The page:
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Collection Highlights

A Woman’s Mask

A Woman’s Mask
© BA Antiquities Museum/M. Aly and R. Ali

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Registration Number(s)
BAAM Serial Bibliotheca Alexandrina Antiquities Museum Number T0031

Inv.Inventory
 (Greco-Roman Museum) 7391

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Greco-Roman Antiquities

A Woman’s Mask

Category:
Masks, funerary masks
Date:
Graeco-Roman Period, reign of Claudius (41–54 CE)
Provenance:
Unknown
Material(s):
Man made material, plaster
Height:
20.5 cm
Hall:
Greco-Roman Antiquities


Description

 A mask of colored gypsum  for a woman probably in her twenties with chubby face and neck. The mouth follows the Egyptian tradition, and the ears are relatively large with an earring in the shape of a ring with three pearls. She also wears a garland on her head.

Hairstyles

Hairstyles are distinct in every age, offering an effective element in chronicling such masks. In the earliest masks that come from Claudius’ era, women’s hair was done into tight spiral curls around the face with three other curls on both sides of the neck (some of them were lost as in our model) and tied into one bun at the back.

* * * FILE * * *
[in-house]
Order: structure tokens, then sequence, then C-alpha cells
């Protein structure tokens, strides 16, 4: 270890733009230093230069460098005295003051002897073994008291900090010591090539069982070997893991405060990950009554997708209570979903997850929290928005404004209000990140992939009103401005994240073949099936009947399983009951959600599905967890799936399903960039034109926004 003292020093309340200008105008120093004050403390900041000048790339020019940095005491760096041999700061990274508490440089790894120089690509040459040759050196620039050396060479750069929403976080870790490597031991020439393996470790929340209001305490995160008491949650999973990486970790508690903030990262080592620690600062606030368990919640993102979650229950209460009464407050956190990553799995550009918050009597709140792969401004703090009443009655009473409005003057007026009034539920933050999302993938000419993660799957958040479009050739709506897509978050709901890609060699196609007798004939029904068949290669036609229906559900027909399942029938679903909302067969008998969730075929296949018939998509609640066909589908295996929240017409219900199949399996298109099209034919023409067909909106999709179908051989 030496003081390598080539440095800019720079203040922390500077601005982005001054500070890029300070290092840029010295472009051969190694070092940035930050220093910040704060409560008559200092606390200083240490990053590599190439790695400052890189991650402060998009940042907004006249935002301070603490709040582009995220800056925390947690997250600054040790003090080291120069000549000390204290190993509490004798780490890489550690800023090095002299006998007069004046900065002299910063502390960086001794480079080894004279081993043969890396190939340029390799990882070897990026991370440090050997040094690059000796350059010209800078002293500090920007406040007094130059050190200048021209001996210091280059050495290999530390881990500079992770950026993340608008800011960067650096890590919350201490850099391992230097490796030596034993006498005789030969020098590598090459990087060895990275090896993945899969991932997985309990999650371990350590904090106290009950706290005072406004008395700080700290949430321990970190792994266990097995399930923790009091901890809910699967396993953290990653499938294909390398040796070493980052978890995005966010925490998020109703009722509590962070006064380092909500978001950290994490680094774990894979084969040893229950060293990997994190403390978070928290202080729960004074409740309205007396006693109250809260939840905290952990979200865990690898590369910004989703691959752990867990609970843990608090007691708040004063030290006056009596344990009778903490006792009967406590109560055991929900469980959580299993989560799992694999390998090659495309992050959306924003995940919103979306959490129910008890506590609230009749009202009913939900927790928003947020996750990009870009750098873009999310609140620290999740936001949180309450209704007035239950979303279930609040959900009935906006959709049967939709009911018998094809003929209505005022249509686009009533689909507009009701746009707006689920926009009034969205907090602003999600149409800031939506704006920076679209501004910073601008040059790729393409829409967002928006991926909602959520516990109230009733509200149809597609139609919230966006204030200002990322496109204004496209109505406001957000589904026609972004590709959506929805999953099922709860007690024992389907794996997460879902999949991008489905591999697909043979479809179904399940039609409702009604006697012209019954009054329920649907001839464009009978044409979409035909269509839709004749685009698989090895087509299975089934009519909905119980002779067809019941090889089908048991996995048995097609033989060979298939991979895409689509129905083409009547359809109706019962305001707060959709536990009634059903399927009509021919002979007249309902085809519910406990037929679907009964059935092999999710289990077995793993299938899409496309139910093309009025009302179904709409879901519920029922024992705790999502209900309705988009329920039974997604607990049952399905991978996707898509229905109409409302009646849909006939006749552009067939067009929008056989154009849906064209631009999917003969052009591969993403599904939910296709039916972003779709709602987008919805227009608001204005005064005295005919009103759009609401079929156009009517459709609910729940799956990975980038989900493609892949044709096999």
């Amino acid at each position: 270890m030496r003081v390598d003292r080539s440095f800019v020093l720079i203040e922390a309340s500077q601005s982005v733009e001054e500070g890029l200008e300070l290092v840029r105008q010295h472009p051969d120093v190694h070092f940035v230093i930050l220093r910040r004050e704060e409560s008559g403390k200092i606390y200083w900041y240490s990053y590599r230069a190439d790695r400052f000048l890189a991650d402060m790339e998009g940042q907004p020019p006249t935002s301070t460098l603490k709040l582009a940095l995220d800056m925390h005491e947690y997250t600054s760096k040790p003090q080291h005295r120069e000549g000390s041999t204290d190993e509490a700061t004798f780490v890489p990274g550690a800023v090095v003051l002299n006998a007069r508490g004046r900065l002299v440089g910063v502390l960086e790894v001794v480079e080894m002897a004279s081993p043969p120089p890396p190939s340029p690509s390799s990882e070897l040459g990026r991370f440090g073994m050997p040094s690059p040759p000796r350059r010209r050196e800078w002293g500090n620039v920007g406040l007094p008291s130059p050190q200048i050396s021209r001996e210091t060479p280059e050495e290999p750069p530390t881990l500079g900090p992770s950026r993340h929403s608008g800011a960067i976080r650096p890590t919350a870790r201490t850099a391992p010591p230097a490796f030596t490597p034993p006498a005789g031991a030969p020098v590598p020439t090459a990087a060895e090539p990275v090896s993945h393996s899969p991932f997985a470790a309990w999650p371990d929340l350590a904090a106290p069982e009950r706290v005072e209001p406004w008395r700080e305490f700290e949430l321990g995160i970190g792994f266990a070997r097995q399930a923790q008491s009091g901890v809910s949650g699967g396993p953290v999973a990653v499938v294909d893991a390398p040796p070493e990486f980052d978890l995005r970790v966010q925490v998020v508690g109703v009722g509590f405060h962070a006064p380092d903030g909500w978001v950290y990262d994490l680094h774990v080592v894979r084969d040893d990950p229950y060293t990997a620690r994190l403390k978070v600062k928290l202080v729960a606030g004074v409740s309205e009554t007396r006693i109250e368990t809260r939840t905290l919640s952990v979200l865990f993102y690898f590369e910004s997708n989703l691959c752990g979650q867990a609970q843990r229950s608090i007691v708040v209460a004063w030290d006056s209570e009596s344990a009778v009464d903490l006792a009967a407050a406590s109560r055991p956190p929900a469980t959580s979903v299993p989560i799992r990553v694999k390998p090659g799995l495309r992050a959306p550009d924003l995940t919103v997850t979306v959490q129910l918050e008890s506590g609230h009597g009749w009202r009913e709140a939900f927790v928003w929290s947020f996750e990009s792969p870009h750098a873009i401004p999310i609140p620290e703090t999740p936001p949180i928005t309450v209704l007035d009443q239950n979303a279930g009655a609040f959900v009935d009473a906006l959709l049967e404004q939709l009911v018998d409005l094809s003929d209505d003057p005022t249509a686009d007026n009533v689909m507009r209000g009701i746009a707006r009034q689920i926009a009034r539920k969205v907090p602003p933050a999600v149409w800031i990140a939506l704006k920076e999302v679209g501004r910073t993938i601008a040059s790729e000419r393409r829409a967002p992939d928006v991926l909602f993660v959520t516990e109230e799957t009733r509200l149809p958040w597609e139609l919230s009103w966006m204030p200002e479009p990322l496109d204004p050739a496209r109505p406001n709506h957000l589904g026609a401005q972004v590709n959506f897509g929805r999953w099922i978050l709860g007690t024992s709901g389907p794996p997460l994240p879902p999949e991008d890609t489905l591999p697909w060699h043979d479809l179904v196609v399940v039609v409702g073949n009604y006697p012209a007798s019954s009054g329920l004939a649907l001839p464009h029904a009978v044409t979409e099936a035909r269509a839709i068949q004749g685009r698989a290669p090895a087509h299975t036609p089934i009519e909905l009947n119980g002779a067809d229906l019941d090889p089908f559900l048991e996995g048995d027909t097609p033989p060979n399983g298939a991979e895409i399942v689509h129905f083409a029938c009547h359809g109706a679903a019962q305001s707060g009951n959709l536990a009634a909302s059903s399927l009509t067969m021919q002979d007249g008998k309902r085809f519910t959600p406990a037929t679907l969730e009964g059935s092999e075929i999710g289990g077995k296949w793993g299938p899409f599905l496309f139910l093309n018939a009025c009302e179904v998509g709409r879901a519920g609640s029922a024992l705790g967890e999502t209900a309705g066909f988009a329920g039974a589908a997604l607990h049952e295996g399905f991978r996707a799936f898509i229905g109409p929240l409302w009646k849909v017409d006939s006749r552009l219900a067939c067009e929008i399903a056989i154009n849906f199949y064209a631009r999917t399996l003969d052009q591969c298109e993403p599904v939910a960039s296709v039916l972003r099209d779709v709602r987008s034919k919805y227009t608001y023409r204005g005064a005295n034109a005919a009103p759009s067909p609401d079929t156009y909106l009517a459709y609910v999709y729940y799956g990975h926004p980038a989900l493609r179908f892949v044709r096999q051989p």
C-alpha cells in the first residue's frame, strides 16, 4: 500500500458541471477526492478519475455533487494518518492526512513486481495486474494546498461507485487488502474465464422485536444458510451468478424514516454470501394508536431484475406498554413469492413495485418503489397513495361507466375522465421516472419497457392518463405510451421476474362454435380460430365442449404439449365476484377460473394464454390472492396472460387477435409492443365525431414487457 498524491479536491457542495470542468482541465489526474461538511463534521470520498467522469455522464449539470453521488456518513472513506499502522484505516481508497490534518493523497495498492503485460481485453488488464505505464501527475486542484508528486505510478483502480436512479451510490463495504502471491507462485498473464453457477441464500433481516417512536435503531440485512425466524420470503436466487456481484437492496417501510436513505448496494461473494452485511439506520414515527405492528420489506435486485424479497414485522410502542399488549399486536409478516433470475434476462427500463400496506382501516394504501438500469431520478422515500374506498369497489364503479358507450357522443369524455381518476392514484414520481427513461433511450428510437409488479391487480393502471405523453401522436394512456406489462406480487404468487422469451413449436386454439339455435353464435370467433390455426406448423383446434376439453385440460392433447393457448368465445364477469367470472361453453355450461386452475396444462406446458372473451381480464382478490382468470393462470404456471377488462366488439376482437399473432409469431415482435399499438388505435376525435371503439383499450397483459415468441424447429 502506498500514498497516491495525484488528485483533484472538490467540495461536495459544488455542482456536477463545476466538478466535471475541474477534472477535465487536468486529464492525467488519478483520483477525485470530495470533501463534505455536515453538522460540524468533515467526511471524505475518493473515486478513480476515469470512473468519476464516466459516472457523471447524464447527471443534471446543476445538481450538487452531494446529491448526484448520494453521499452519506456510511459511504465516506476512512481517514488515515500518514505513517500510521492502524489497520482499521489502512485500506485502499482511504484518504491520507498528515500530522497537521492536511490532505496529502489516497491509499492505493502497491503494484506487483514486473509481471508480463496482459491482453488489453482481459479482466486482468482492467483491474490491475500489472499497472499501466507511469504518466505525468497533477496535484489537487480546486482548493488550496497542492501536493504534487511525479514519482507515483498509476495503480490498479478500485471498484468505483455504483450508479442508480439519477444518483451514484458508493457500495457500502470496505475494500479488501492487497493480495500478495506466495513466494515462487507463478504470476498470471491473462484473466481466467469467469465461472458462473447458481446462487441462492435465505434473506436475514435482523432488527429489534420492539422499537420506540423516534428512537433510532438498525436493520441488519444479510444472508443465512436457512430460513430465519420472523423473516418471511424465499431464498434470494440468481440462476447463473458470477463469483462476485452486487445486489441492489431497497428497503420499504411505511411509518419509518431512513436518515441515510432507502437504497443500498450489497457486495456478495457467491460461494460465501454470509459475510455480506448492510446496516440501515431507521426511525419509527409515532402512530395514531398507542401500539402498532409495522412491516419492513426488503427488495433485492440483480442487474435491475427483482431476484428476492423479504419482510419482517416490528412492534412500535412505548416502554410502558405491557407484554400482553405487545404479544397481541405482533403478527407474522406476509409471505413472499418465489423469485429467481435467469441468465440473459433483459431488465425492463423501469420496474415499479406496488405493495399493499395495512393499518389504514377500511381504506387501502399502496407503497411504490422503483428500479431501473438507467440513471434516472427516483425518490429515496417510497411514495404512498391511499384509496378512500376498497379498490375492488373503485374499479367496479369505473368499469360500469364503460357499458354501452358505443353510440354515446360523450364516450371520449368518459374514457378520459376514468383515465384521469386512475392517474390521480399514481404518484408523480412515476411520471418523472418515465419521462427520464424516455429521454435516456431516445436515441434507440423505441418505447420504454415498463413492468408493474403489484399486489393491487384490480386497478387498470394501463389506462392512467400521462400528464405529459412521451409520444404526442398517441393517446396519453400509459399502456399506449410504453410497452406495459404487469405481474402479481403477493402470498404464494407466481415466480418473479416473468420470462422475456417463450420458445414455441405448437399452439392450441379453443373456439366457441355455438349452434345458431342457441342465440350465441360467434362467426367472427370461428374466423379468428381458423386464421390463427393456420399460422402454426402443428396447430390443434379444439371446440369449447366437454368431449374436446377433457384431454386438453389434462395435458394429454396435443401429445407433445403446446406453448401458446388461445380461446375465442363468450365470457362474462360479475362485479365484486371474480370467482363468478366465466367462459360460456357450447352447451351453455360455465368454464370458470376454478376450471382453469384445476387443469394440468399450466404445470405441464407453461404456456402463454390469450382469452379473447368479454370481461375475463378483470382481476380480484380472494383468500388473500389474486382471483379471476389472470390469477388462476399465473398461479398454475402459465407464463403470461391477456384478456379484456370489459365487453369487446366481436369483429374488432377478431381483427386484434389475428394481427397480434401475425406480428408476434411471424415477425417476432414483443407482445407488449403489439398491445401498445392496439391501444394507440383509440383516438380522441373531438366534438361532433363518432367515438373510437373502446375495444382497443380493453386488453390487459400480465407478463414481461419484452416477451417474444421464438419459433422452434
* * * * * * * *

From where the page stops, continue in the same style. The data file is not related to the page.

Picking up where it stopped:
Making the Eyes

There are four techniques to make the eyes; the earliest goes back to the first century CE where they used to paint them as they do now. The second has the iris painted on the eye on a base of gypsum and coated by a fine layer of glass while the eyelids and eyelashes are painted in black. This technique began in Hadrian’s era (117–138 CE) and remained until the beginning of the third century. In the third technique the eyes are made of white opaque glass or probably crystalline limestone, the iris of black glass, and the eyelids of white or blue glass while the eyelashes were often painted. The third technique was used simultaneously with the second. In the fourth technique, the eyes were not inlaid, but the pupil was demarcated by a pressed spot. This last technique was first used in the third century. 

 


The information given here is subject to modification/update as a result of ongoing research.

References
  • Giuseppe Botti, Catalogue des monuments exposés au Musée Gréco-Romain d’Alexandrie (Alexandria: Imprimerie Générale A. Mourès, 1901): 136, no. 2359.
  • Günther Grimm, Die Römischen Mumienmasken aus Ägypten (Wiesbaden: Franz Steiner Verlag, 1974).
  • Fekri Hassan et al., eds., Alexandria Graeco-Roman Museum: A Thematic Guide (Cairo: National Center for Documentation of Cultural and Natural Heritage; The Supreme Council of Antiquities, 2002): 187.
  • Mary McCrimmon, “Graeco-Egyptian Masks and Portraits in the Royal Ontario Museum”, American Journal of Archaeology 49, no. 1 (1945): 52-61.
  • W. M. Flinders Petrie, Roman Portraits and Memphis (IV), Publications of the Egyptian Research Account. British School of Archaeology in Egypt 20 (London: School of Archaeology in Egypt. University College, 1911).
  • عزيزة سعيد محمود، الأقنعة الجصية الملونة من مصر الرومانية، سلسلة الدراسات بالمتحف اليوناني الروماني‎ (القاهرة: مطابع الهيئة المصرية العامة للكتاب، 1981): 12-22، 25.
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